Jerusalem Mayor Nir Barkat had voiced concern about the timeline, telling Israel Radio on March 9: “I hope their (Americans’) schedule will be kept.”

The Israeli planning permit waiver for the Embassy will be good for three years, the Finance Ministry statement said.

“Initially, the interim Embassy in (the Jerusalem neighbourhood of) Arnona will contain office space for the Ambassador and a small staff,” said a U.S. Embassy official in Tel Aviv.

“By the end of next year, we intend to open a new Embassy Jerusalem annex on the Arnona compound that will provide the Ambassador and his team with expanded interim office space,” he said, adding that a search for site for the construction of a permanent embassy had begun.

Most countries do not recognise either side’s sovereignty in Jerusalem and have embassies to Israel in the Tel Aviv area.

Netanyahu has described Jerusalem as “the capital of the Jewish people for 3,000 years”, and Trump said the embassy move was “a long overdue step to advance the peace process”.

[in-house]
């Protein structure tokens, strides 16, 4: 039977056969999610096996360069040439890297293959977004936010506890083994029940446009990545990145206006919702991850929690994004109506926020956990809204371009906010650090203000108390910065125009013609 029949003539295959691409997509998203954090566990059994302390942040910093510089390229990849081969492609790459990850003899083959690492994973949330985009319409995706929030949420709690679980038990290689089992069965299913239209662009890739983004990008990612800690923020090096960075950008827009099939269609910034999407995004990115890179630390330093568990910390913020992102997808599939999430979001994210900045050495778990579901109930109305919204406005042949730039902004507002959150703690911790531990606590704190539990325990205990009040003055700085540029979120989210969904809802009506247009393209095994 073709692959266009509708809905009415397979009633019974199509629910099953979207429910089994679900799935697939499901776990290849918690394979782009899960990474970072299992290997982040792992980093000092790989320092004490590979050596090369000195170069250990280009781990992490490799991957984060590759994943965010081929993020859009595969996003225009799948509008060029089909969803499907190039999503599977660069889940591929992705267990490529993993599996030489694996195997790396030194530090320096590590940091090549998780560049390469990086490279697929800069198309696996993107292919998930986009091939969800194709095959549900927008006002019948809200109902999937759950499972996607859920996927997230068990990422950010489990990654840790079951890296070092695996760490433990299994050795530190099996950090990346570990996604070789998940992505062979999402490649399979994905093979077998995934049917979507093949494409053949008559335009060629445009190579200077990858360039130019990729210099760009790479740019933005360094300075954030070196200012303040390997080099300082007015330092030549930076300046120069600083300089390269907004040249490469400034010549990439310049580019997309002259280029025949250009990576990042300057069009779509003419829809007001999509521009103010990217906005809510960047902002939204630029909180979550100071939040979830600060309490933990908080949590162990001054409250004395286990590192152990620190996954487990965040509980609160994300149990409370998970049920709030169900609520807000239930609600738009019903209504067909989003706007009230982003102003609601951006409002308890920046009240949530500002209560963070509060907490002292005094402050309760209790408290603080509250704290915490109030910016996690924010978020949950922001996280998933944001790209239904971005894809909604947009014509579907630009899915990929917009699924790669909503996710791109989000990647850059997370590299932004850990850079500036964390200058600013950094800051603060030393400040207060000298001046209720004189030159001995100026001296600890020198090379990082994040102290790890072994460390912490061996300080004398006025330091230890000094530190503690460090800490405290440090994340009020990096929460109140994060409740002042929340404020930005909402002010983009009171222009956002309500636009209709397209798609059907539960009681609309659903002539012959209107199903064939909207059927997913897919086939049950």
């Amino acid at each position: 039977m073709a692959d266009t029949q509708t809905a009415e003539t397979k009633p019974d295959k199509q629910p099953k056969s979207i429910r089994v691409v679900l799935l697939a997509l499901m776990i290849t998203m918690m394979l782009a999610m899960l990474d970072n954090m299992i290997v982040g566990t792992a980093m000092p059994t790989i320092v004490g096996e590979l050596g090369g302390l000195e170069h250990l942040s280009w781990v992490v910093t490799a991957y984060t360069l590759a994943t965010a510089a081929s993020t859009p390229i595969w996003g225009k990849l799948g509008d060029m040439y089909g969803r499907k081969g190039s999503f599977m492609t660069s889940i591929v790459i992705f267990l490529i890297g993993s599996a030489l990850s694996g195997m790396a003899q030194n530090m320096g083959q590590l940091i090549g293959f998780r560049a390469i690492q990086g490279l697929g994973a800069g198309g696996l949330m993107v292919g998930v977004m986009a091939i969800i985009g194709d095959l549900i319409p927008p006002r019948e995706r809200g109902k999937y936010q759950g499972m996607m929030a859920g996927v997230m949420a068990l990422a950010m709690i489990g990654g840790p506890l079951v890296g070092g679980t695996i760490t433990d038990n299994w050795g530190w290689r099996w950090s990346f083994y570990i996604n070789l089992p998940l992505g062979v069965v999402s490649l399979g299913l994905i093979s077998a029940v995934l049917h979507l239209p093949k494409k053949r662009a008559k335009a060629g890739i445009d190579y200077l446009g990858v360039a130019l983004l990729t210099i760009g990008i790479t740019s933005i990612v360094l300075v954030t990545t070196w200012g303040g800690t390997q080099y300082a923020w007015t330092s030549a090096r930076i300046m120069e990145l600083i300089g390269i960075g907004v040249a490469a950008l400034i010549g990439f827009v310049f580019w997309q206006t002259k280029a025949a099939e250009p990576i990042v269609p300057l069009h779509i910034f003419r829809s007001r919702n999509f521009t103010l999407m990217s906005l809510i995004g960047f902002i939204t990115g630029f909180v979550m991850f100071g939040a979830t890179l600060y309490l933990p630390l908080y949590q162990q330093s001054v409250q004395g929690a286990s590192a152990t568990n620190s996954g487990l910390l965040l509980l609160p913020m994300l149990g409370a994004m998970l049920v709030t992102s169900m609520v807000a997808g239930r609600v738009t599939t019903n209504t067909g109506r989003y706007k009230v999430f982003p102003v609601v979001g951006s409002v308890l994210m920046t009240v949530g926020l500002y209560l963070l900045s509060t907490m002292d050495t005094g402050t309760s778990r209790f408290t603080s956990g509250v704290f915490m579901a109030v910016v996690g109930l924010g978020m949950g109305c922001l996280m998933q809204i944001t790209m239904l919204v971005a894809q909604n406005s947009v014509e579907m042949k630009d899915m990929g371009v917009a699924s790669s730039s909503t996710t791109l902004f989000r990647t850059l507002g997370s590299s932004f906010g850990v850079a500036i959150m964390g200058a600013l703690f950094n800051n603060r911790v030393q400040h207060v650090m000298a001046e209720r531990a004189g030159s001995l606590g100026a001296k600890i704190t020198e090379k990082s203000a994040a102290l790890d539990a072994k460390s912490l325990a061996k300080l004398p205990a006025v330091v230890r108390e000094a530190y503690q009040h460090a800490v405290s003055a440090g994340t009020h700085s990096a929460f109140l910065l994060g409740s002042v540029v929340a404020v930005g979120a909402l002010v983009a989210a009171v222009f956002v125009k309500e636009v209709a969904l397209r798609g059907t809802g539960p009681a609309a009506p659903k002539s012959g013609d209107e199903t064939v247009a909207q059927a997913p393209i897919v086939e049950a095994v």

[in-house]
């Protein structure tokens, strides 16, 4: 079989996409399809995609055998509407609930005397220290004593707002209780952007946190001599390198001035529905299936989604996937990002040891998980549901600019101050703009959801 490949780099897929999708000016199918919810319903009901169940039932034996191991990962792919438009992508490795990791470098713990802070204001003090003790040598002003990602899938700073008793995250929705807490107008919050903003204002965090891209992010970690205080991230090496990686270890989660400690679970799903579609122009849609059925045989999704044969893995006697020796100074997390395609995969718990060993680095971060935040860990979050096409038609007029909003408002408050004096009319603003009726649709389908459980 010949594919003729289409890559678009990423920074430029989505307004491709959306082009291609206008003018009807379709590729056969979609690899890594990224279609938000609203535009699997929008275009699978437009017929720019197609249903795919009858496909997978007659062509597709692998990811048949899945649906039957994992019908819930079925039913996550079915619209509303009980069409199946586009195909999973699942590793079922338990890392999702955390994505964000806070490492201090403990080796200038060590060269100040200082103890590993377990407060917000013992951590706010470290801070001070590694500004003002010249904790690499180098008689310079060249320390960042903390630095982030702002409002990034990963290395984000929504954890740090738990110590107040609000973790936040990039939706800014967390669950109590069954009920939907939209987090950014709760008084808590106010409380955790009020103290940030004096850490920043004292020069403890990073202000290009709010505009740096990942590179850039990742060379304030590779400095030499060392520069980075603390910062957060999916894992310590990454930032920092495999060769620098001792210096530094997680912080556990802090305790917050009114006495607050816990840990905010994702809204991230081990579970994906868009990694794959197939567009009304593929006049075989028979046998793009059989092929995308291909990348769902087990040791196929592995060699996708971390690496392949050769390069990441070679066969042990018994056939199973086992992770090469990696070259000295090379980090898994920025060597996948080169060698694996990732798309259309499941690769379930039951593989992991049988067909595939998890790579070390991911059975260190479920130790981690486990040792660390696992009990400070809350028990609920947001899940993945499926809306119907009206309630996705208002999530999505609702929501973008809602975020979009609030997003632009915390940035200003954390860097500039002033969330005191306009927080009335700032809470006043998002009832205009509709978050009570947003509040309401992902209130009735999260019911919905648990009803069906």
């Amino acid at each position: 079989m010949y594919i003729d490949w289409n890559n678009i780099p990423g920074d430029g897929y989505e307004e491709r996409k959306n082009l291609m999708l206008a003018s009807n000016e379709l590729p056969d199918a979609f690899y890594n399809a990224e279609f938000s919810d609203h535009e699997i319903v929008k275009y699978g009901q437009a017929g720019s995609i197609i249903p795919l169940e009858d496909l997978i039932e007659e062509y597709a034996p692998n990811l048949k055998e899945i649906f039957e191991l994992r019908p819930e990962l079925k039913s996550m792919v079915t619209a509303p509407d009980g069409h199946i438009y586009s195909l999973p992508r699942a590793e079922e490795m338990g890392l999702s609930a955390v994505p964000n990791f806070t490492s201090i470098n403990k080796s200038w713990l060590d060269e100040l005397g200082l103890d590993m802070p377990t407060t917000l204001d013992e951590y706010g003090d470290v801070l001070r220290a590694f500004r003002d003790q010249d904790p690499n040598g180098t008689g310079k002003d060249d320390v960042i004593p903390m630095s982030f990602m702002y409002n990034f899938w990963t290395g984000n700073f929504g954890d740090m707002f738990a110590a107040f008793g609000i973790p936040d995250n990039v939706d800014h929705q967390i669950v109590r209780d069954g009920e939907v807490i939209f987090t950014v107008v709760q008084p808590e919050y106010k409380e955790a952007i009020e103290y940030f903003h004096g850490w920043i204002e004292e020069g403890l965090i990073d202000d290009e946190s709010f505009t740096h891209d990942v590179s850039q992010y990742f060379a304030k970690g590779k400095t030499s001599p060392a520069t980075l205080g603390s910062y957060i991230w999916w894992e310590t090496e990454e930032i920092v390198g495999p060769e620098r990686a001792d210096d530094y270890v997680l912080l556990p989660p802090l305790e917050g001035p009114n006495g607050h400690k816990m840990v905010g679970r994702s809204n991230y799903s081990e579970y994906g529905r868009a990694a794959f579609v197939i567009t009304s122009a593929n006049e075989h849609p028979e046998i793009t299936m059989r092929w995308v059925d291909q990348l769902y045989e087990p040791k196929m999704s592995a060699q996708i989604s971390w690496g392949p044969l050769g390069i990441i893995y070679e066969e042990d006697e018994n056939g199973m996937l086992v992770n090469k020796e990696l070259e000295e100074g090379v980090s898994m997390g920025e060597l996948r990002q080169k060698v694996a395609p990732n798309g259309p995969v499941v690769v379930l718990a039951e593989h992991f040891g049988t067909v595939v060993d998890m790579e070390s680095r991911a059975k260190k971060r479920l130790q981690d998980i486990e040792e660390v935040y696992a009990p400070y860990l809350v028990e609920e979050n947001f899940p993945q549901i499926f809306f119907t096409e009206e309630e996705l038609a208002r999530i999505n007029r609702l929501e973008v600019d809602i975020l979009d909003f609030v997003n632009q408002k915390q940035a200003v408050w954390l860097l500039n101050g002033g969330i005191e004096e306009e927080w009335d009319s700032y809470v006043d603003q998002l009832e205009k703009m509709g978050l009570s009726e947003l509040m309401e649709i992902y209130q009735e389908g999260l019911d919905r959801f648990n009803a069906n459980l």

Palestinian leaders said Washington’s decision meant it was no longer an honest broker in efforts to revive peace talks, which collapsed in 2014.

(Writing by Dan Williams; Editing by Jeffrey Heller and Raissa Kasolowsky)

Turkey detains four Iraqi nationals for planning attack on U.S. Embassy

FILE PHOTO: People wait in front of the visa application office entrance of the U.S. Embassy in Ankara, Turkey, October 9, 2017. REUTERS/Umit Bektas

ISTANBUL (Reuters) – Turkish police detained four Iraqi nationals on Monday on suspicion of planning an attack on the U.S. Embassy in Ankara, the state-run Anadolu Agency said, hours after the mission temporarily closed due to a security threat.